By Ronnie Ellis
CNHI News Service
Just as incumbent Republican U.S. Sen. Mitch McConnell seems to be turning his attention to his likely Democratic opponent, a conservative Republican group formed by former Republican U.S. Sen. Jim DeMint endorsed McConnell’s Republican primary opponent Matt Bevin.
The Senate Conservatives Fund announced Friday it is endorsing Bevin, claiming its members preferred Bevin in a SCF survey.
The group was established by DeMint, who is now head of the conservative Heritage Foundation. DeMint has angered establishment Republicans by encouraging primary challenges, some of which resulted in unexpected Democratic Senate wins in 2012 and cost the GOP a chance at gaining a Senate majority.
Bevin is challenging five-term McConnell in next May’s primary, claiming the Senate Minority Leader doesn’t stand up for “Kentucky’s conservative values.” He has repeatedly criticized McConnell for failing to fight hard enough to de-fund the Affordable Care Act and more recently for McConnell’s role in a deal to re-open the government and avert a national default.
McConnell scoffs at the criticism, saying no one has fought harder against the health care law which critics call “Obamacare” or Obama’s policies. During Obama’s first term, McConnell famously said his number one priority was to prevent Obama’s re-election.
Lately McConnell – who has never faced a serious primary challenge – seems to be ignoring Bevin and focusing attention on presumptive Democratic nominee Alison Lundergan Grimes.
McConnell’s pivot on negotiating a deal with Senate Democratic Leader Harry Reid and toward Grimes rather than Bevin in his political race came after the three candidates announced fundraising totals for the third quarter and after the release of polls showing most voters blame Republicans for the government shutdown.
McConnell reported raising $2.27 million in the third quarter and has $10 million cash on hand while Bevin reported raising $822,000 which included $600,000 of his own money. Meanwhile, Grimes who declared her candidacy in July reported raising $2.5 million in her first quarter.
Still, it’s noteworthy that a conservative group would take on the Senate’s top Republican.
Bevin said he is “humbled to have the endorsement of the most effective conservative organization in the country.”
“Matt Bevin is a true conservative who will fight to stop the massive spending, bailouts, and debt that are destroying our country,” said SCF Director Matt Hoskins in the announcement. “He is not afraid to stand up to the establishment and he will do what it takes to stop Obamacare.”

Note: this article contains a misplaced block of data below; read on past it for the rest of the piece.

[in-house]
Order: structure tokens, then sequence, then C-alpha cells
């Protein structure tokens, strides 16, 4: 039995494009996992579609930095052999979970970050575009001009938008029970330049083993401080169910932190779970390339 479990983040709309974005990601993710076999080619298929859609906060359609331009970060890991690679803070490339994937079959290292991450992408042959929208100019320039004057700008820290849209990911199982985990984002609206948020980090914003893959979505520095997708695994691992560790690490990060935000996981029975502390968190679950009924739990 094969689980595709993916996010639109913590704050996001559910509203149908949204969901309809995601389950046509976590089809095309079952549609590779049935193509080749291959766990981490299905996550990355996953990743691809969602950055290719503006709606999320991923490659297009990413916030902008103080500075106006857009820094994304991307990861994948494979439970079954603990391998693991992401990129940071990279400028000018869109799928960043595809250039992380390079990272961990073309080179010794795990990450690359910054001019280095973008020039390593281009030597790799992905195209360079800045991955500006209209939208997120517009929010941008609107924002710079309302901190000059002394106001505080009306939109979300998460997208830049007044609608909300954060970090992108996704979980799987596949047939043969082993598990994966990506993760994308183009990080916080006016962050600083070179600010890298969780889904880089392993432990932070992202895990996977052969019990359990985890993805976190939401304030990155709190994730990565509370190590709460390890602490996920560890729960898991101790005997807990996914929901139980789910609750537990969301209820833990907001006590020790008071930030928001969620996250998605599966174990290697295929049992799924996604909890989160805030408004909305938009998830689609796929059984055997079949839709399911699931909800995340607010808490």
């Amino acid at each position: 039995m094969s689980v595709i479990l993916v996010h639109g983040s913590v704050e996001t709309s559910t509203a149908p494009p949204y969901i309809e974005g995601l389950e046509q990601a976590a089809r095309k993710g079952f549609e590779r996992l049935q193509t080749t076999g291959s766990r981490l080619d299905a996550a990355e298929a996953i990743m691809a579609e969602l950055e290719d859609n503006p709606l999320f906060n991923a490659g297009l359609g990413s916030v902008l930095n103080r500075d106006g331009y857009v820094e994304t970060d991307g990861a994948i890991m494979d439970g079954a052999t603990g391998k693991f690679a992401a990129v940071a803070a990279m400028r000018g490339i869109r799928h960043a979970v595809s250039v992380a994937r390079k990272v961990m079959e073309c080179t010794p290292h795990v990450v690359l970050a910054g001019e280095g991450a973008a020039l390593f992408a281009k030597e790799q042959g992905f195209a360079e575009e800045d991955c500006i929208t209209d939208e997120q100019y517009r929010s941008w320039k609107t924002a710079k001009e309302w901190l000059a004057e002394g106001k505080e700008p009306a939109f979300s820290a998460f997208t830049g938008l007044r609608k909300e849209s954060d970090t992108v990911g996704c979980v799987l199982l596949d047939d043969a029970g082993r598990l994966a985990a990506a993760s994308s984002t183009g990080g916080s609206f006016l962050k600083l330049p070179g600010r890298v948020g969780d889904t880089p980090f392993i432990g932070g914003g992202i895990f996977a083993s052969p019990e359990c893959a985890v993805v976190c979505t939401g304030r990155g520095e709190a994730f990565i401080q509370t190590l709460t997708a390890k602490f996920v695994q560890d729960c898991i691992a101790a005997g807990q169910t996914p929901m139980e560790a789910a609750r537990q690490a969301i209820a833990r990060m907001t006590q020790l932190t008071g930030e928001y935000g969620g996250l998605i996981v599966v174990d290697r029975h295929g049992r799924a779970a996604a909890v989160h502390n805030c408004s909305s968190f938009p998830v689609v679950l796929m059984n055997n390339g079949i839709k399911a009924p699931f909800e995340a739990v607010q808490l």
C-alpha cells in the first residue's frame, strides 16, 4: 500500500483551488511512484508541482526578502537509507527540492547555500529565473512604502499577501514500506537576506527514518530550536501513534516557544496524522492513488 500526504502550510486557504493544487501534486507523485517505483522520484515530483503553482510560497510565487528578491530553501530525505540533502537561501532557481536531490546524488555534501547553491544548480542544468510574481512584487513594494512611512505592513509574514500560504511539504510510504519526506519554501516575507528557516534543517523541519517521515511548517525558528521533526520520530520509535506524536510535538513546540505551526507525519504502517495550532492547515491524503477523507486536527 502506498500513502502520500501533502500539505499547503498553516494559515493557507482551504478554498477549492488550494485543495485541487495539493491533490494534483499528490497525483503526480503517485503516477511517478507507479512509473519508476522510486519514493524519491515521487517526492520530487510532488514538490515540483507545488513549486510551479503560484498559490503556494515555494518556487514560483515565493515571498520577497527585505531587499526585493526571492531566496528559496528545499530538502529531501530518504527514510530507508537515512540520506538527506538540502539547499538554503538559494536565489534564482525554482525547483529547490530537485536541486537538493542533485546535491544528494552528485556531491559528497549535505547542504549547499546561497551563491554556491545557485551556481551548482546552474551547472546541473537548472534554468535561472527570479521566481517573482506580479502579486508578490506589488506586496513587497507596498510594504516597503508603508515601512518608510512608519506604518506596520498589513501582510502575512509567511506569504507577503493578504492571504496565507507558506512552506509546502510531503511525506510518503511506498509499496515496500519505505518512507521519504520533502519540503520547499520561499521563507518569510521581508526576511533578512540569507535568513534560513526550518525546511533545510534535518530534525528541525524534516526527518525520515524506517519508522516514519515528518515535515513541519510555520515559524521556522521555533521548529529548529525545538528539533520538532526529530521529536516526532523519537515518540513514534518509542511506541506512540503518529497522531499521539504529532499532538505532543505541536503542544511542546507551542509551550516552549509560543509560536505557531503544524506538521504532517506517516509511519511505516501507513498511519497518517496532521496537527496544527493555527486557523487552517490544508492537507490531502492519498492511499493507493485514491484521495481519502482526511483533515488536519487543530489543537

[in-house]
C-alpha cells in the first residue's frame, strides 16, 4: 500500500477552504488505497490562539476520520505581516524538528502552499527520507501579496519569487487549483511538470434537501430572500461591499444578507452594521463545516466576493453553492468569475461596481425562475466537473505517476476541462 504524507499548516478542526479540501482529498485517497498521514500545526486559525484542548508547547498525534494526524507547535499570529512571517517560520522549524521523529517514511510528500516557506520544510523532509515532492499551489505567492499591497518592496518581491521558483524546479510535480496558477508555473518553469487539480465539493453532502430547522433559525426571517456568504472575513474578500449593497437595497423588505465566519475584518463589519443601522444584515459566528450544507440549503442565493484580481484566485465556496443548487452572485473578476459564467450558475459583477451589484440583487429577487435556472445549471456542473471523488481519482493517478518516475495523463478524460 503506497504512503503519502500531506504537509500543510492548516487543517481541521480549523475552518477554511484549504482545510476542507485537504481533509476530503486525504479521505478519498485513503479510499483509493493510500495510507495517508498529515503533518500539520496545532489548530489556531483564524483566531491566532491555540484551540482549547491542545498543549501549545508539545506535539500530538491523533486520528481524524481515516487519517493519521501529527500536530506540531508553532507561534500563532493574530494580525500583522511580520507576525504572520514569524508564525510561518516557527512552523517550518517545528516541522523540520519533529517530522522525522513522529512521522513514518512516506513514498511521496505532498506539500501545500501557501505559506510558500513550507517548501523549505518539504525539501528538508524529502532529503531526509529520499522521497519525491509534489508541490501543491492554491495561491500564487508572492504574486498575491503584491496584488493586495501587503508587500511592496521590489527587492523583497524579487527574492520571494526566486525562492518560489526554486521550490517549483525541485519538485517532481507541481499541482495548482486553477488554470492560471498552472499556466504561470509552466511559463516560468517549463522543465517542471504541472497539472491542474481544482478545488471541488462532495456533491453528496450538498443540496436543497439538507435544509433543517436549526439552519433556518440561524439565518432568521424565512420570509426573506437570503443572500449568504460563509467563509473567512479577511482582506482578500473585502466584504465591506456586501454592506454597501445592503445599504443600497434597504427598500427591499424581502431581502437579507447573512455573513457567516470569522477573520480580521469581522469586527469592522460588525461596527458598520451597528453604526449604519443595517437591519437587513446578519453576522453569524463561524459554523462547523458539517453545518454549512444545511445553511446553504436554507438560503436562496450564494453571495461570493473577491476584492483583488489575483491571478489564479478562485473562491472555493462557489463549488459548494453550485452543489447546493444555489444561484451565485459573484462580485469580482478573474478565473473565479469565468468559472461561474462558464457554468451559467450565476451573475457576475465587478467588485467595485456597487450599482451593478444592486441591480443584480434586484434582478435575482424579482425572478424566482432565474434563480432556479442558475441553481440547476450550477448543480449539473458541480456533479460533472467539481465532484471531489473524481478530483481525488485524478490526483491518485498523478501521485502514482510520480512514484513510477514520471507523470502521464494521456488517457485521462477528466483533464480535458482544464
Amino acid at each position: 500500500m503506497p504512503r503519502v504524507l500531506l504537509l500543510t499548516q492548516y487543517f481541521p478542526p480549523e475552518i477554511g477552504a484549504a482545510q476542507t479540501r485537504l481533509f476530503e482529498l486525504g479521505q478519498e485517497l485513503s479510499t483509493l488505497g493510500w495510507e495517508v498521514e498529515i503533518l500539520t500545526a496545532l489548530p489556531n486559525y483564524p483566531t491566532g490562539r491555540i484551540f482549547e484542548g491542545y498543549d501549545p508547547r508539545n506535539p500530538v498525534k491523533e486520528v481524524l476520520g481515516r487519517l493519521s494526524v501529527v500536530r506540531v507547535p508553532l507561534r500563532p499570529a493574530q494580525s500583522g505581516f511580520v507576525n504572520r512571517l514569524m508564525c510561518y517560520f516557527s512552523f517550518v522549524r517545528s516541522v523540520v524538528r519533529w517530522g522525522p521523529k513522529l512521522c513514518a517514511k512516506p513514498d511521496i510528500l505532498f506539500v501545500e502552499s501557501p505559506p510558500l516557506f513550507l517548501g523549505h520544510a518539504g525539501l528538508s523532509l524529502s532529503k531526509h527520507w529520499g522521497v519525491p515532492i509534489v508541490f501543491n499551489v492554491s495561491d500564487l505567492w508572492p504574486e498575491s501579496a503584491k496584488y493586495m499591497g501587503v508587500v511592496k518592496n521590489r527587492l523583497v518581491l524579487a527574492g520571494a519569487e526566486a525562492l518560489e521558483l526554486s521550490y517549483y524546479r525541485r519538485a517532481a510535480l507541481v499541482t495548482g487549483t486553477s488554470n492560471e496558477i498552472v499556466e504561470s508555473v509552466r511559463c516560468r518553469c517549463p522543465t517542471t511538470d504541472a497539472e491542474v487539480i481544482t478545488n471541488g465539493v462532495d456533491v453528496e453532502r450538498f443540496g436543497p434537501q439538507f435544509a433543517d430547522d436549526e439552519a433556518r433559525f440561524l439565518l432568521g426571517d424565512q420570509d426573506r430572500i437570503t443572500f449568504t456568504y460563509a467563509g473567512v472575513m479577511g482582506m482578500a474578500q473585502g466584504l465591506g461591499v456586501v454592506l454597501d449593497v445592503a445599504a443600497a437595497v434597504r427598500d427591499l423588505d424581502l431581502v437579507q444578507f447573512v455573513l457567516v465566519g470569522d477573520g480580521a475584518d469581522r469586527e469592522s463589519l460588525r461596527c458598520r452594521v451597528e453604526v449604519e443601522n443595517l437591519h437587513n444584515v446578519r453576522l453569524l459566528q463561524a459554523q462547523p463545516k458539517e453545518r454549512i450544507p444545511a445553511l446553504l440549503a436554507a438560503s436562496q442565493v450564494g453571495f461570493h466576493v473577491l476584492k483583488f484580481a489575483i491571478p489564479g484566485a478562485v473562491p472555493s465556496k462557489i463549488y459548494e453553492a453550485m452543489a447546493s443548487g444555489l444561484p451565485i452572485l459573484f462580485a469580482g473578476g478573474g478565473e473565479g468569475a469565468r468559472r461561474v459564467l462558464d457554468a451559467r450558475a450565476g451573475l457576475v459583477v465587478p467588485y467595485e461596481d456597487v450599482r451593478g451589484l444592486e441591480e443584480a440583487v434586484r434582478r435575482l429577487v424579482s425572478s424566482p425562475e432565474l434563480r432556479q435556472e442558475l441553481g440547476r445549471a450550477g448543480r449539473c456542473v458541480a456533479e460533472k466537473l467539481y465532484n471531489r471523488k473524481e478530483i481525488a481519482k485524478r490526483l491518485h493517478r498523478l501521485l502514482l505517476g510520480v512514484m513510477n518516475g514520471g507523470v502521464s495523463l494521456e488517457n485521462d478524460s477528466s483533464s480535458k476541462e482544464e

Allison Moore, McConnell’s campaign spokeswoman, questioned Bevin’s characterization of the SCF as an effective conservative organization, blaming the SCF for the Republican Party’s inability to win back the Senate.
“Matt Bevin has the dubious honor of standing with a self-serving D.C. fundraising group that made its name by recruiting and promoting unelectable candidates that ensured Barack Obama a majority in the Senate,” Moore said. “They clearly care less about Kentuckians than they do about their reputation for supporting laughably bad candidates.”
Moore also questioned why the press is focused on the SCF endorsement when they paid little attention to the state Fraternal Order of Police endorsement of McConnell earlier in the week.
But DeMint’s group has a history of affecting Republican Senate fortunes. The SCF backed Republican primary challengers in Missouri, Indiana and Delaware in the last two election cycles who defeated incumbents or establishment candidates but then lost to Democrats in the fall elections, ensuring continued Democratic control of the Senate.
The SCF has also spent more than $300,000 on television ads in Kentucky criticizing McConnell.
DeMint was publicly blamed this week by Republican Utah Sen. Orrin Hatch for encouraging congressional Republicans to engage in their failed battle over continued funding of the government and the health care law. That three-week fight produced multiple polls showing voters blame Republicans more than Democrats for the impasse and some in the GOP fear it hinders their electoral prospects in 2014.
DeMint also backed Rand Paul in his successful Senate race in 2010 which might place Paul in an awkward position. Paul has publicly endorsed McConnell while declining to criticize Bevin who hopes to benefit from at least some in Paul’s tea party base.
A spokesman for Paul, Daniel Bayens, declined to comment on the SCF endorsement.
Ronnie Ellis writes for CNHI News Service and is based in Frankfort. Reach him at email@example.com. Follow CNHI News Service stories on Twitter at www.twitter.com/cnhifrankfort.